In general : Financial instruments is a highly complex area. Financial instruments are in nature complex due to recognition, measurement as well as derecognition of financial instruments in the financial statements. In accounting for financial instruments, it has involved political involvement in setting accounting standards for financial instruments. As such, the accounting standards in financial instruments are still developing and undergoing debates.
Objectives By the end of this chapter, you should be able to: define what financial instruments are and be able to outline the main accounting requirements under IFRS; comment critically on the international accounting requirements for financial instruments and understand why they continue to prove both difficult and controversial topics in accounting; account for different types of common financial instrument that companies may use.
Financial assets – IAS 32 Cash Contractual right to receive cash Contractual right to exchange financial instruments on favourable terms An equity instrument
Financial liabilities – IAS 32 Contractual obligation to deliver cash Contractual obligation to exchange financial instruments on unfavourable terms.
Liability or equity – IAS 32 Preference shares may be treated as a liability –Mandatory redemption Fixed rate Fixed date –Accelerated dividends Redemption commercially expedient –Holder has option to redeem Highly likely future event
Compound instruments – IAS 32 Convertible loans Proceeds –Divide proceeds into two parts –Debt and equity option. Value –Value debt with equity as residual –Value each part.
Compound instruments illustration Convertible debentures 1 January 2000 1,000 £100 5% issued at par 1 January 2005 Convert into 50 ordinary shares per £100 OR redeem at par Interest rate on similar debentures is 6%.
The four categories of financial instruments IAS 39 Financial assets or liabilities at fair value through profit or loss Held-to-maturity investments Loans and receivables Available-for-sale financial assets Each is defined in the following slides.
Financial assets or liabilities at fair value through profit or loss Assets and liabilities under this category are reported in the financial statements at fair value. Changes in the fair value from period to period are reported as a component of net income. There are two types of investments that are accounted for under this heading: –held-for -trading investments –designated on initial recognition.
Held-for-trading investments These are financial instruments where –the investor’s principal intention is to sell or repurchase a security in the near future and where there is normally active trading for profit-taking in the securities; or –they are part of a portfolio of identified financial instruments that are managed together and for which there is evidence of a recent pattern of short-term profit-taking; or –they are derivatives. This category includes commercial papers, certain government bonds and treasury bills.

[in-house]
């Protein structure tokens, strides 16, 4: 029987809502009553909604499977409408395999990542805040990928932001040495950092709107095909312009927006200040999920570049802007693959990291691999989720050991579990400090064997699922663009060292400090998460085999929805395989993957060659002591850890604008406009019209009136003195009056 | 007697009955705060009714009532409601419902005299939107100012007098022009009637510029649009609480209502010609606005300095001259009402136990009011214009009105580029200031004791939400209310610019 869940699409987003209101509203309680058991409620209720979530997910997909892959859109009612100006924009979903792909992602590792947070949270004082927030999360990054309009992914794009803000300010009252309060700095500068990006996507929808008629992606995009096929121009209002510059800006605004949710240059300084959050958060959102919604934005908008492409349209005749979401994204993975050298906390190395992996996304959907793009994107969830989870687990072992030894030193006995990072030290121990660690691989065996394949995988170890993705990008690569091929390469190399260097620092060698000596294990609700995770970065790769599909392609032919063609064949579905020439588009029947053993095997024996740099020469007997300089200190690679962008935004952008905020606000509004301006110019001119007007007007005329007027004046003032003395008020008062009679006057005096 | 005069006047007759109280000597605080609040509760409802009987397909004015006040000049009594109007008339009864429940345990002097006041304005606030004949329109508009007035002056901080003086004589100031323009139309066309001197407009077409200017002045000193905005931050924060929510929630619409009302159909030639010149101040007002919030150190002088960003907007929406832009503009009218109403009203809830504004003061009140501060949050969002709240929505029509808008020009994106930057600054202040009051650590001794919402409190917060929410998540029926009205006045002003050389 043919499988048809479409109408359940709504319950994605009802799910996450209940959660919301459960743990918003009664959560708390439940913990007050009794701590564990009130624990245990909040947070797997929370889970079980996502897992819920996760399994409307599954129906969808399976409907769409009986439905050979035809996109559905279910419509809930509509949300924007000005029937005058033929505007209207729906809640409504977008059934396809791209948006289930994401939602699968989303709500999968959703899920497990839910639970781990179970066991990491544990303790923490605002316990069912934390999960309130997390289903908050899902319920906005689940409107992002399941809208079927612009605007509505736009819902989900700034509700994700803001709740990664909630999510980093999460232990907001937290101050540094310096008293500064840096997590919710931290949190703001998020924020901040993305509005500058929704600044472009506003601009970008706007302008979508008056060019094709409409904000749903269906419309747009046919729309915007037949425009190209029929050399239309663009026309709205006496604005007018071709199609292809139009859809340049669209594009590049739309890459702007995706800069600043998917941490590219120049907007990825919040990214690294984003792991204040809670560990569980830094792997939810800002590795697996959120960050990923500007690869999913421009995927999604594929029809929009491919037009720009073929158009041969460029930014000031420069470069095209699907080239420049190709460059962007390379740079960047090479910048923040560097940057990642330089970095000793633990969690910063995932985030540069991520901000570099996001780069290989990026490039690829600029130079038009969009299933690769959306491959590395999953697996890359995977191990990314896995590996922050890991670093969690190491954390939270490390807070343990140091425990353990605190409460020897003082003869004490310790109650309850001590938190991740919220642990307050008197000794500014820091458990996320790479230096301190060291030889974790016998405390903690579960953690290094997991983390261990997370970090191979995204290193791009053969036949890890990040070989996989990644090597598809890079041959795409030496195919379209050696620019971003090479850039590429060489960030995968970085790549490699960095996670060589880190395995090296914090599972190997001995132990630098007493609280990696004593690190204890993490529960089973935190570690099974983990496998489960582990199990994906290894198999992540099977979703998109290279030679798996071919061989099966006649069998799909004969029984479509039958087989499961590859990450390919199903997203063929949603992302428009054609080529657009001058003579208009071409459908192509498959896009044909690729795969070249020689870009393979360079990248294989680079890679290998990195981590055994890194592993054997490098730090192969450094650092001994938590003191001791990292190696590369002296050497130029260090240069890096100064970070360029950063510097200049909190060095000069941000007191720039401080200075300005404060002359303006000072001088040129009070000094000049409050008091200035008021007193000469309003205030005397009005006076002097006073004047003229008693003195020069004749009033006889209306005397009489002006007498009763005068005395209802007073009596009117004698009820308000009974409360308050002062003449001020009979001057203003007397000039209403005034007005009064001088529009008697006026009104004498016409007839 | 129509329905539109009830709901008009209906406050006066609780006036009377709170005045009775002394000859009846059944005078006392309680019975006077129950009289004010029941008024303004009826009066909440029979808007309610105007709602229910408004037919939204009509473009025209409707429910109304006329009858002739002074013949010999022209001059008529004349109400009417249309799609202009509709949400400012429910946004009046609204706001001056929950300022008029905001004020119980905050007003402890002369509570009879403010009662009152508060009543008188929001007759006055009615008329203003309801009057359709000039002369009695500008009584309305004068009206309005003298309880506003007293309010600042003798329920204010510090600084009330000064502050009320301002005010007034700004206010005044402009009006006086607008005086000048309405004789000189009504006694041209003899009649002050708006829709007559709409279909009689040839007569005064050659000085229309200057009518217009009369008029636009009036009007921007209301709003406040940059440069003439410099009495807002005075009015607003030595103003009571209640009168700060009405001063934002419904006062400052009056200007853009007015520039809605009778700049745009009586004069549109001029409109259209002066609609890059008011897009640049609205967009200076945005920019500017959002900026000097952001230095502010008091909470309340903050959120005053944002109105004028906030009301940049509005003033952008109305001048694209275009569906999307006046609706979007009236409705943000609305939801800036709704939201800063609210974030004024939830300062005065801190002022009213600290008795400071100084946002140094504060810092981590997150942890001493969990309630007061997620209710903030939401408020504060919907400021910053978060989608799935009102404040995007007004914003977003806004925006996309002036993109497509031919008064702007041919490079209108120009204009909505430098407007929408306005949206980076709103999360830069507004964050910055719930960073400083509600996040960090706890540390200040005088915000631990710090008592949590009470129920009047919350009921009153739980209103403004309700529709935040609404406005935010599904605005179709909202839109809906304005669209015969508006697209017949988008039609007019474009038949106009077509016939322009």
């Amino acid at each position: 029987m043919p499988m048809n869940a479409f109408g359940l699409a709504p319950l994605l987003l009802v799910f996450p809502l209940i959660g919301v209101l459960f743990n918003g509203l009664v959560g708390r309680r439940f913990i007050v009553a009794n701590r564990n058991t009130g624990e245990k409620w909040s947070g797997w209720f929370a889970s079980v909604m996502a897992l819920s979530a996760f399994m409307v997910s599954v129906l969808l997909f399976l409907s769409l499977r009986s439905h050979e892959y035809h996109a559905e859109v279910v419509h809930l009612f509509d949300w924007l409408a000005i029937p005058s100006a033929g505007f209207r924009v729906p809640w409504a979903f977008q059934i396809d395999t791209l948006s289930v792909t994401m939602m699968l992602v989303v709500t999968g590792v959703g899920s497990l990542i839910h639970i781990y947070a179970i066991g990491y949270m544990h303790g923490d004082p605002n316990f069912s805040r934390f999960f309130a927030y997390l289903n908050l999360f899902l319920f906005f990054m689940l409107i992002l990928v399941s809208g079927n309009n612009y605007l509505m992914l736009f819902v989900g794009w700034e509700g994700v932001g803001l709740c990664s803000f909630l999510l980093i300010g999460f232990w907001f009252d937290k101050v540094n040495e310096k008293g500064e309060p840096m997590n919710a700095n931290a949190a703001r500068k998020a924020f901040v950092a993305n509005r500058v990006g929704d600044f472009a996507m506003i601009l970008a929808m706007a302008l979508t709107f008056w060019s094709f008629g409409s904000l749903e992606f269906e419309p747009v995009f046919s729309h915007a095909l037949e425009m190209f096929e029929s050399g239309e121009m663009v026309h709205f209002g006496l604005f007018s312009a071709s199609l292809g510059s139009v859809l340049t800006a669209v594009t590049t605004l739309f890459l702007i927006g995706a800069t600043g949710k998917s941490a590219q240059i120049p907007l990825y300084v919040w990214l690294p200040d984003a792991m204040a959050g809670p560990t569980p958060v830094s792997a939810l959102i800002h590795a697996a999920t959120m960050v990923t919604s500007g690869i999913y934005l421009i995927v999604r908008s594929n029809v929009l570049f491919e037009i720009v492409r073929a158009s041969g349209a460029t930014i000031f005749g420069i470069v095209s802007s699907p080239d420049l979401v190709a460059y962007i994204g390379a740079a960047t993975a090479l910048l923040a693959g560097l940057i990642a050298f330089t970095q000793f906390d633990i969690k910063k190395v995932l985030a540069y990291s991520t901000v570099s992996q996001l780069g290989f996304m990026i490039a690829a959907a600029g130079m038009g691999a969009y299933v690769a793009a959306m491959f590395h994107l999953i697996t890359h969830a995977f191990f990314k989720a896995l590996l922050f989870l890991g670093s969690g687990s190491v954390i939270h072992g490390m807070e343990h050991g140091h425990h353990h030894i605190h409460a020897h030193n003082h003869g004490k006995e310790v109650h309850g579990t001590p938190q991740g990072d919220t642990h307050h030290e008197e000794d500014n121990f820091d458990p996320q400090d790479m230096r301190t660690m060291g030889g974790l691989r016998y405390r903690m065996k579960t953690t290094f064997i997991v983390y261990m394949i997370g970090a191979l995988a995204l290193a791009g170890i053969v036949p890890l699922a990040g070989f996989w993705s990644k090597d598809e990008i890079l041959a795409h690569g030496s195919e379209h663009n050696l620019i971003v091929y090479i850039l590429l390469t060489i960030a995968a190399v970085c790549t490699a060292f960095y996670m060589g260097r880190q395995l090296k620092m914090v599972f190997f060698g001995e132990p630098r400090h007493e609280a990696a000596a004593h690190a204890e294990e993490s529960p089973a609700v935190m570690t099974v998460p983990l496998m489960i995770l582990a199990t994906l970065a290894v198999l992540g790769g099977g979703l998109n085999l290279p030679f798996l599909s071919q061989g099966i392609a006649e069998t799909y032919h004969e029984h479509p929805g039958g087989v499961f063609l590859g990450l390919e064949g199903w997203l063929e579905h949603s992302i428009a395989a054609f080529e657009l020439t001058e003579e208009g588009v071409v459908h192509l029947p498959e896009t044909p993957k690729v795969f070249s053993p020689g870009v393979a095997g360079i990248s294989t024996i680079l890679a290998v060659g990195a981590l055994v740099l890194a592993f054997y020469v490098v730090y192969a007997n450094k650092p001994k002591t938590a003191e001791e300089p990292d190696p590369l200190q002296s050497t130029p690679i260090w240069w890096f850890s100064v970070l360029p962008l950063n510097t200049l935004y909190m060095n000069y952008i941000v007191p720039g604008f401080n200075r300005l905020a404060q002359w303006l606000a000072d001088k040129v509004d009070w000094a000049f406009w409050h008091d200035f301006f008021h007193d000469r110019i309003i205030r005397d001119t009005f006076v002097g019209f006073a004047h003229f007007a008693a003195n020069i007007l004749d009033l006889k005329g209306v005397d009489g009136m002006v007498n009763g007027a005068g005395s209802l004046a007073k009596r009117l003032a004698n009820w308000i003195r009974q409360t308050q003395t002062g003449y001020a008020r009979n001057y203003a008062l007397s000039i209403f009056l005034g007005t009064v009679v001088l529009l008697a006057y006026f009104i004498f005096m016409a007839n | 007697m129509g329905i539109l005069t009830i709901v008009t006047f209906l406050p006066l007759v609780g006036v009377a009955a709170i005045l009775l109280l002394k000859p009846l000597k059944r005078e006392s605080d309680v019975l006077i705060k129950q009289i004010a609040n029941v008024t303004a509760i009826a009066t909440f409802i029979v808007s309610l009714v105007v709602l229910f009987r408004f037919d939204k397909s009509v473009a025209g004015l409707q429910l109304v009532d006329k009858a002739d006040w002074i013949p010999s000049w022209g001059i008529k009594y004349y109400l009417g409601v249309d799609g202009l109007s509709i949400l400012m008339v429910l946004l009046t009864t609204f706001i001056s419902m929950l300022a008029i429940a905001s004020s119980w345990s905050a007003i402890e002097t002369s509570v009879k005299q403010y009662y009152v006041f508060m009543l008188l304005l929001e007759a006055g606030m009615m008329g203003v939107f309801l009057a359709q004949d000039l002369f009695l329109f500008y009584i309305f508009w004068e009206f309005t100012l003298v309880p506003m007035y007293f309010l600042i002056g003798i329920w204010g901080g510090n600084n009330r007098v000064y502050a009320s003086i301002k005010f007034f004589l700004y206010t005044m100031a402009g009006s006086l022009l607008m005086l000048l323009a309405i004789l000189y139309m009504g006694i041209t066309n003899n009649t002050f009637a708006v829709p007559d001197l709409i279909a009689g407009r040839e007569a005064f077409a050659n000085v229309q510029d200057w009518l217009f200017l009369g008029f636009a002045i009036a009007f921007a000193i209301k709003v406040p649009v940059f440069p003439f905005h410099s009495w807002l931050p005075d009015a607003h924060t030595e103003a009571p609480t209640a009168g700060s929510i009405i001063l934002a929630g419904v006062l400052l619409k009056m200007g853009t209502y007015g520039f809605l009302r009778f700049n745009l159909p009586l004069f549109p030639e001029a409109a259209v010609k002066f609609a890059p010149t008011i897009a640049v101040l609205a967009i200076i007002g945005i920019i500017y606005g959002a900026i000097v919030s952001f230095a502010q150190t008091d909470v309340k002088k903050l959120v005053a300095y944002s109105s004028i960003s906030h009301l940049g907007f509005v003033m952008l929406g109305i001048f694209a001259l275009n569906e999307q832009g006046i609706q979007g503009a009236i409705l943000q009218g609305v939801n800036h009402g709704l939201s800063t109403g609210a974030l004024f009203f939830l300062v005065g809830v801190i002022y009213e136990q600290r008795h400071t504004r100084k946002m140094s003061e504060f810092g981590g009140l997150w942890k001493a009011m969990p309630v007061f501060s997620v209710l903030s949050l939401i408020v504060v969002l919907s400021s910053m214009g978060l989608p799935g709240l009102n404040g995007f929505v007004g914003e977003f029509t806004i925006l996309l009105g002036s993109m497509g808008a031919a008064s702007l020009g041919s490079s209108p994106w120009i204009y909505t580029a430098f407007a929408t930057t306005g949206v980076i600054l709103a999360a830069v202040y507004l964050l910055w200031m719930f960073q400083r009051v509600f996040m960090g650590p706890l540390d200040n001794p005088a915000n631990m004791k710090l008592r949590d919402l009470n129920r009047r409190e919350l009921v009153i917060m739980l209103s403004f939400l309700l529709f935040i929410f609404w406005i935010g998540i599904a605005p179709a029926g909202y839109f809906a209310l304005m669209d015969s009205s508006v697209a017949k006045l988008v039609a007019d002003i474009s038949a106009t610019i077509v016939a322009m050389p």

Designated on initial recognition A company has the choice of designating as fair value through profit or loss on the initial recognition of an investment in the following situations: it eliminates or significantly reduces a measurement or recognition inconsistency (sometimes referred to as ‘an accounting mismatch’) that would otherwise arise from measuring assets or liabilities or recognising the gains and losses on them on different bases; or a group of financial assets, financial liabilities or both is managed and performance is evaluated on a fair value basis, in accordance with a documented risk management or investment strategy; or the financial asset or liability contains an embedded derivative that would otherwise require separation from the host.
Reclassification following the credit crunch Prior to October 2008, it was prohibited to transfer instruments either into or out of the fair value through profit or loss category after initial recognition of the instrument. Following significant pressure that the international standards were more restrictive than US GAAP in this area, the IASB amended the standard to allow reclassification of financial instruments in rare circumstances. The financial crisis of 2008 was deemed to be a rare situation that would justify reclassification. The reclassification requirements allow instruments to be transferred from the fair value through profit and loss to the loans and receivables category.
Held-to-maturity investments These include corporate and government bonds and redeemable preference shares which can be held to maturity. They are instruments with fixed or determinable payments and fixed maturity for which the entity positively intends and has the ability to hold to maturity. For items to be classified as held-to-maturity an entity must justify that it will hold them to maturity. The investments are initially measured at fair value (including transaction costs) and subsequently measured at amortised cost using the effective interest method, with the periodic amortisation recorded in the income statement. As they are reported at amortised cost, temporary fluctuations in fair value are not reflected in the entity’s financial statements.